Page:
Looking back, this can be seen as a kind of enforced two-year Gap whether you were going on to further study or to join the workforce. It was a period that accelerated “growing up”. It was also a time when the majority, who had never been away from Mum and Dad and the comforts of home, could learn to fend for themselves. By the time that those who were going to continue their education arrived at the universities, they had matured in many ways that their professors contrasted favorably with younger entrants coming straight from secondary school.

National Service began to be phased out in 1957 and the last conscripts were demobilized in 1963. This uncovered a problem unique to the peculiar educational system in Britain. All universities in England and Wales, with the exception of Oxford and Cambridge based the selection of applicants on the grades they achieved in the final year examinations sat each year in July, known then as “A” levels. They would start as college freshmen that same year in September. But, candidates for the two ancient universities, even though they had taken their A levels and knew the results, had to stay in school for another trimester to take the Oxbridge entrance exam in December. Pass or fail, this group would find itself at a loose end until the following September/October. This nine months could be wasted or put to good use. (A few especially gifted students took this exam in December of their penultimate school year).

Gap Activity Projects & Frank Fisher

Enter GAP (Gap Activity Projects), brainchild of Frank Fisher, the celebrated headmaster of Wellington College, one of England’s premier independent schools which sent many pupils on to Oxford and Cambridge. His idea was to create a clearing house of structured activities that could be undertaken in this “fallow” period and would prove useful to the student as well as to the community at large. Fisher’s influence extended well beyond Wellington itself. He had been the Chairman of the Headmasters Conference, the association, or club, of the heads of Britain’s 200 elite boys schools and also established and taught a six-week course for men who had been selected to become head of one of these schools for the first time. This, of course, was in the time before Wellington, along with most other similar schools went co-ed.

It was during the 1970’s that I became associated with GAP as a volunteer public relations official. The organization was expanding to serve pupils at other schools well beyond the elite institutions and was increasingly part of the mainstream educational system. A small amateur start-up had come of age, separated from its parent and turned professional. It achieved charitable status in 1976.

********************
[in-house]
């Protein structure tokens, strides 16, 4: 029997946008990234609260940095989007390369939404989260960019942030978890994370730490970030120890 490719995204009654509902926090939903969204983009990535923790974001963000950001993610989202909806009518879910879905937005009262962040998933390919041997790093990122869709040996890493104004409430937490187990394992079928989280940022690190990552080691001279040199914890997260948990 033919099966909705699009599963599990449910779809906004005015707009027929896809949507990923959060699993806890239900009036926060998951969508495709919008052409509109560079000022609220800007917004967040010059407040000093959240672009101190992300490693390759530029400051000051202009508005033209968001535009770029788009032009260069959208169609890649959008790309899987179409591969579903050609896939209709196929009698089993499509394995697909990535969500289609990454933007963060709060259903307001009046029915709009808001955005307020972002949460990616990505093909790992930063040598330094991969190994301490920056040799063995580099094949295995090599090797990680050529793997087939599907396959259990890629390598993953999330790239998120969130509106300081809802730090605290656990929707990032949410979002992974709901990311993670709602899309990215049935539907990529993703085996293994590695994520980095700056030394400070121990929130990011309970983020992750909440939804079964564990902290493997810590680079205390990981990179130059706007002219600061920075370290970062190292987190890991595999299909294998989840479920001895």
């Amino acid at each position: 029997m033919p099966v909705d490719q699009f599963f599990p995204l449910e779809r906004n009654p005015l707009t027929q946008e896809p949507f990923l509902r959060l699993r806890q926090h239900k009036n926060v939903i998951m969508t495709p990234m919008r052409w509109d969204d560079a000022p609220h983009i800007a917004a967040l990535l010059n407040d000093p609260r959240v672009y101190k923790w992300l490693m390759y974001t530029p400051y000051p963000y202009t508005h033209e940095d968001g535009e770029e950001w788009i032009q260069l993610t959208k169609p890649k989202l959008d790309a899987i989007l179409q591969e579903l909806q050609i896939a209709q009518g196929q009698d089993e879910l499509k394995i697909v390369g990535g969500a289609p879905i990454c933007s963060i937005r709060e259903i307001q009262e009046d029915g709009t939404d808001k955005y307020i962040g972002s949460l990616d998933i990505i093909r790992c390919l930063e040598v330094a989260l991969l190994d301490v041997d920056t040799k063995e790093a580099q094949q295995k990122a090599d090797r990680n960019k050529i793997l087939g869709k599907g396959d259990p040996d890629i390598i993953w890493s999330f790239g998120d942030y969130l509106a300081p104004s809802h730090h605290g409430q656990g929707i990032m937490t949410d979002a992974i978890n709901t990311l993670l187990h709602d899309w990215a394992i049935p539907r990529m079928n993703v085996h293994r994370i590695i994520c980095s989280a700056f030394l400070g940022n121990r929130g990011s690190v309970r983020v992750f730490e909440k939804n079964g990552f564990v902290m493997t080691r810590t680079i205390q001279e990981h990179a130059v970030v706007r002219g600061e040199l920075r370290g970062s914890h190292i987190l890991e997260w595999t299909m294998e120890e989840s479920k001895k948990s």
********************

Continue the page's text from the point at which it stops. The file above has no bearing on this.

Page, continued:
Most of the activities on the GAP “menu” involved travel within or far outside the British Isles. Many involved manual work, a major change from the academic life the applicants had been used to and awaited them in their future careers. Most had a social purpose of some kind.
The GAP organization recently changed its name to Lattitude Global Volunteering to reflect its international outreach as well as to avoid confusion with the clothing store chain.

Gathering Early Data on Gap Year Students

After a few years there was a thick volume of case studies reporting on the experiences of gap year students (known in Australia, where taking a gap year has become the norm, as “gappies”). In addition to useful but rewarding assignments, there were some remarkable examples of what might be achieved by young people, not yet twenty years old. One small group used their Gap year to build an eye hospital for 200 patients in Bangladesh.

It was not long before many students, their parents and most especially many other universities began to recognize that a Gap Year, productively spent, had many advantages. Instead of being merely a way to ensure that young people could make productive use of an otherwise wasted nine months they saw that a gap year could be as important a part of a person’s development as one spent in the lecture hall.

Gap Years Have Clear Benefits

From the point of view of the universities, students who had taken a Gap Year arrived more mature and with greater ability to manage their lives. This in turn enhanced their academic performance, according to many college professors and administrators. A survey conducted in the USA found that students who include a Gap Year as part of their higher education experience earn college degrees in less than four years and are almost twice as likely to vote in national elections. The survey, which was conducted by Nina Hoe, PhD of the Institute for Survey Research at Temple University, interviewed 1,000 American Gap Year students and alumni ranging in age from 18-60 years old.

For the many students who wanted no delay in their education and went straight from school to university, the Gap Year became one after graduation and before beginning a lifetime’s career, very much on the line of the Peace Corps in the USA. Lattitude Global Volunteering caters to young people up to age 25 and reports that taking a Gap Year after college is becoming increasingly popular.